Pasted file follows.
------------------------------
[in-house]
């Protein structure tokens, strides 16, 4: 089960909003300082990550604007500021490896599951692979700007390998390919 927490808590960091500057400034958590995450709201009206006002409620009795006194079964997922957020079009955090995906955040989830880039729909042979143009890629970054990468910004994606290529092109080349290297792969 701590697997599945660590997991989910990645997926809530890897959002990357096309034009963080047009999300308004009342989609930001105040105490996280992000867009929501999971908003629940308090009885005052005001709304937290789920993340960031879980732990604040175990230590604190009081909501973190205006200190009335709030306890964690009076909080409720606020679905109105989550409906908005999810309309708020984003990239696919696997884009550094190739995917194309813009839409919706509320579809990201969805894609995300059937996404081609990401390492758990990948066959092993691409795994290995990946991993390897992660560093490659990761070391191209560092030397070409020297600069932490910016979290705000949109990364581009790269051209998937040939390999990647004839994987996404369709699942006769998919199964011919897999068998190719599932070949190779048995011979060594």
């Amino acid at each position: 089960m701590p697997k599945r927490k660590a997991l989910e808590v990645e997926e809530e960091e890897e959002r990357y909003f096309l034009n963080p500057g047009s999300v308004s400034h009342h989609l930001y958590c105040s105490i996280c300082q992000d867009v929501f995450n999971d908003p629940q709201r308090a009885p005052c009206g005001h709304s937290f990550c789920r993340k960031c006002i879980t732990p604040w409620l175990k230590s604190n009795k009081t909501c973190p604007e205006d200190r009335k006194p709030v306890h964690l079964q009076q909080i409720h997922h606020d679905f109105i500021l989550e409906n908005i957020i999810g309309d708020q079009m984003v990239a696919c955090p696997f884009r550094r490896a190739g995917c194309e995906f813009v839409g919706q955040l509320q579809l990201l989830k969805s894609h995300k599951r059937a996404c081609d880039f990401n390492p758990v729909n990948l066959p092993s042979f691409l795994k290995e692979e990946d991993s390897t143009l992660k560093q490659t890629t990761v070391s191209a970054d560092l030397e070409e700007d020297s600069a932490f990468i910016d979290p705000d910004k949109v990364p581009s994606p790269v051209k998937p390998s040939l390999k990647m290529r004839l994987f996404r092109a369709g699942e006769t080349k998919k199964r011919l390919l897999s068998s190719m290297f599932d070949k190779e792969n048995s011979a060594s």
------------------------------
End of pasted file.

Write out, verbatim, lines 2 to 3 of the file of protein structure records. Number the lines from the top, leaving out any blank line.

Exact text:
């Protein structure tokens, strides 16, 4: 089960909003300082990550604007500021490896599951692979700007390998390919 927490808590960091500057400034958590995450709201009206006002409620009795006194079964997922957020079009955090995906955040989830880039729909042979143009890629970054990468910004994606290529092109080349290297792969 701590697997599945660590997991989910990645997926809530890897959002990357096309034009963080047009999300308004009342989609930001105040105490996280992000867009929501999971908003629940308090009885005052005001709304937290789920993340960031879980732990604040175990230590604190009081909501973190205006200190009335709030306890964690009076909080409720606020679905109105989550409906908005999810309309708020984003990239696919696997884009550094190739995917194309813009839409919706509320579809990201969805894609995300059937996404081609990401390492758990990948066959092993691409795994290995990946991993390897992660560093490659990761070391191209560092030397070409020297600069932490910016979290705000949109990364581009790269051209998937040939390999990647004839994987996404369709699942006769998919199964011919897999068998190719599932070949190779048995011979060594």
């Amino acid at each position: 089960m701590p697997k599945r927490k660590a997991l989910e808590v990645e997926e809530e960091e890897e959002r990357y909003f096309l034009n963080p500057g047009s999300v308004s400034h009342h989609l930001y958590c105040s105490i996280c300082q992000d867009v929501f995450n999971d908003p629940q709201r308090a009885p005052c009206g005001h709304s937290f990550c789920r993340k960031c006002i879980t732990p604040w409620l175990k230590s604190n009795k009081t909501c973190p604007e205006d200190r009335k006194p709030v306890h964690l079964q009076q909080i409720h997922h606020d679905f109105i500021l989550e409906n908005i957020i999810g309309d708020q079009m984003v990239a696919c955090p696997f884009r550094r490896a190739g995917c194309e995906f813009v839409g919706q955040l509320q579809l990201l989830k969805s894609h995300k599951r059937a996404c081609d880039f990401n390492p758990v729909n990948l066959p092993s042979f691409l795994k290995e692979e990946d991993s390897t143009l992660k560093q490659t890629t990761v070391s191209a970054d560092l030397e070409e700007d020297s600069a932490f990468i910016d979290p705000d910004k949109v990364p581009s994606p790269v051209k998937p390998s040939l390999k990647m290529r004839l994987f996404r092109a369709g699942e006769t080349k998919k199964r011919l390919l897999s068998s190719m290297f599932d070949k190779e792969n048995s011979a060594s």